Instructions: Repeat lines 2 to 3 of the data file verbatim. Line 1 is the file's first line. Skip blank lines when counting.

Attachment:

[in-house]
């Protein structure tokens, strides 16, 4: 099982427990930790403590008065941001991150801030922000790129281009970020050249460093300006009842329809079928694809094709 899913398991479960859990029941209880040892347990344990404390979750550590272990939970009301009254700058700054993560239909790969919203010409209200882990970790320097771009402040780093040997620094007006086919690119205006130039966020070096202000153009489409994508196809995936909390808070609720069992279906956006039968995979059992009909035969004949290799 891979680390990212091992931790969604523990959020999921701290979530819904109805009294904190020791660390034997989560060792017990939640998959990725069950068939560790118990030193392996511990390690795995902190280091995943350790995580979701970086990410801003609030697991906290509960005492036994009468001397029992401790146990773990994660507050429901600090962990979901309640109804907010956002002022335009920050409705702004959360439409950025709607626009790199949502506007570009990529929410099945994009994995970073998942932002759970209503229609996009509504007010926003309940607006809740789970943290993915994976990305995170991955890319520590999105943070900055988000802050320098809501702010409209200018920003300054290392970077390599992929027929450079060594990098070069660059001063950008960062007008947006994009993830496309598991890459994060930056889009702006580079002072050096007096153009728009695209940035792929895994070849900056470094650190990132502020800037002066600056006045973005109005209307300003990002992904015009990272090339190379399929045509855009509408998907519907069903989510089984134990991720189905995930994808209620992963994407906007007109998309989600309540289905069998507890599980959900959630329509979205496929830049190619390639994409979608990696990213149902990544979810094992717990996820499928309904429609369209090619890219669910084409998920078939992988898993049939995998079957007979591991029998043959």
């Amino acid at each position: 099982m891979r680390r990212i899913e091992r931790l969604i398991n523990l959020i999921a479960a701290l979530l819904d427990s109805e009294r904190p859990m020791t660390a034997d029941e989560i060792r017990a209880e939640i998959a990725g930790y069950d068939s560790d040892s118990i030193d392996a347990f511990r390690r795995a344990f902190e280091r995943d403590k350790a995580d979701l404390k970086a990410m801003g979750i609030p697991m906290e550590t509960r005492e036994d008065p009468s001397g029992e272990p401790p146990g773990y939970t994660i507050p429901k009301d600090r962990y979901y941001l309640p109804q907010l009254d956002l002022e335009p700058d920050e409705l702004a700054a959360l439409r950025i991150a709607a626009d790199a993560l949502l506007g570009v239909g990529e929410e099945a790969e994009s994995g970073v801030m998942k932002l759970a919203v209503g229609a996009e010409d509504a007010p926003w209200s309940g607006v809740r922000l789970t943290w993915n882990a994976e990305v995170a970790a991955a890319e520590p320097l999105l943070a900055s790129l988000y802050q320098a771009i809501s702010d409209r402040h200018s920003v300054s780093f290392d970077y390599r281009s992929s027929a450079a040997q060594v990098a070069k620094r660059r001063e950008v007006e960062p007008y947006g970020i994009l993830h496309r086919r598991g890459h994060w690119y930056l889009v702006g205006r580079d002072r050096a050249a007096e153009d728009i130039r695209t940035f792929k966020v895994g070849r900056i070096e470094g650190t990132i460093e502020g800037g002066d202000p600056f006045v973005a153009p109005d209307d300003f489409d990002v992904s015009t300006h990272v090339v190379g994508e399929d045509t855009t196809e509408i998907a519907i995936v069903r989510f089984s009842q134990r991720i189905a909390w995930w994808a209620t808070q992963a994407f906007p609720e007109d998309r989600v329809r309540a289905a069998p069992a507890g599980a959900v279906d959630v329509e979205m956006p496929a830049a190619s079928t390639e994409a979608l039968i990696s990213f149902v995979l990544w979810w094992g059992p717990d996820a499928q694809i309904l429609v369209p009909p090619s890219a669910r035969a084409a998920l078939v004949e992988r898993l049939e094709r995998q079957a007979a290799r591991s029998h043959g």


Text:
């Protein structure tokens, strides 16, 4: 099982427990930790403590008065941001991150801030922000790129281009970020050249460093300006009842329809079928694809094709 899913398991479960859990029941209880040892347990344990404390979750550590272990939970009301009254700058700054993560239909790969919203010409209200882990970790320097771009402040780093040997620094007006086919690119205006130039966020070096202000153009489409994508196809995936909390808070609720069992279906956006039968995979059992009909035969004949290799 891979680390990212091992931790969604523990959020999921701290979530819904109805009294904190020791660390034997989560060792017990939640998959990725069950068939560790118990030193392996511990390690795995902190280091995943350790995580979701970086990410801003609030697991906290509960005492036994009468001397029992401790146990773990994660507050429901600090962990979901309640109804907010956002002022335009920050409705702004959360439409950025709607626009790199949502506007570009990529929410099945994009994995970073998942932002759970209503229609996009509504007010926003309940607006809740789970943290993915994976990305995170991955890319520590999105943070900055988000802050320098809501702010409209200018920003300054290392970077390599992929027929450079060594990098070069660059001063950008960062007008947006994009993830496309598991890459994060930056889009702006580079002072050096007096153009728009695209940035792929895994070849900056470094650190990132502020800037002066600056006045973005109005209307300003990002992904015009990272090339190379399929045509855009509408998907519907069903989510089984134990991720189905995930994808209620992963994407906007007109998309989600309540289905069998507890599980959900959630329509979205496929830049190619390639994409979608990696990213149902990544979810094992717990996820499928309904429609369209090619890219669910084409998920078939992988898993049939995998079957007979591991029998043959």
């Amino acid at each position: 099982m891979r680390r990212i899913e091992r931790l969604i398991n523990l959020i999921a479960a701290l979530l819904d427990s109805e009294r904190p859990m020791t660390a034997d029941e989560i060792r017990a209880e939640i998959a990725g930790y069950d068939s560790d040892s118990i030193d392996a347990f511990r390690r795995a344990f902190e280091r995943d403590k350790a995580d979701l404390k970086a990410m801003g979750i609030p697991m906290e550590t509960r005492e036994d008065p009468s001397g029992e272990p401790p146990g773990y939970t994660i507050p429901k009301d600090r962990y979901y941001l309640p109804q907010l009254d956002l002022e335009p700058d920050e409705l702004a700054a959360l439409r950025i991150a709607a626009d790199a993560l949502l506007g570009v239909g990529e929410e099945a790969e994009s994995g970073v801030m998942k932002l759970a919203v209503g229609a996009e010409d509504a007010p926003w209200s309940g607006v809740r922000l789970t943290w993915n882990a994976e990305v995170a970790a991955a890319e520590p320097l999105l943070a900055s790129l988000y802050q320098a771009i809501s702010d409209r402040h200018s920003v300054s780093f290392d970077y390599r281009s992929s027929a450079a040997q060594v990098a070069k620094r660059r001063e950008v007006e960062p007008y947006g970020i994009l993830h496309r086919r598991g890459h994060w690119y930056l889009v702006g205006r580079d002072r050096a050249a007096e153009d728009i130039r695209t940035f792929k966020v895994g070849r900056i070096e470094g650190t990132i460093e502020g800037g002066d202000p600056f006045v973005a153009p109005d209307d300003f489409d990002v992904s015009t300006h990272v090339v190379g994508e399929d045509t855009t196809e509408i998907a519907i995936v069903r989510f089984s009842q134990r991720i189905a909390w995930w994808a209620t808070q992963a994407f906007p609720e007109d998309r989600v329809r309540a289905a069998p069992a507890g599980a959900v279906d959630v329509e979205m956006p496929a830049a190619s079928t390639e994409a979608l039968i990696s990213f149902v995979l990544w979810w094992g059992p717990d996820a499928q694809i309904l429609v369209p009909p090619s890219a669910r035969a084409a998920l078939v004949e992988r898993l049939e094709r995998q079957a007979a290799r591991s029998h043959g």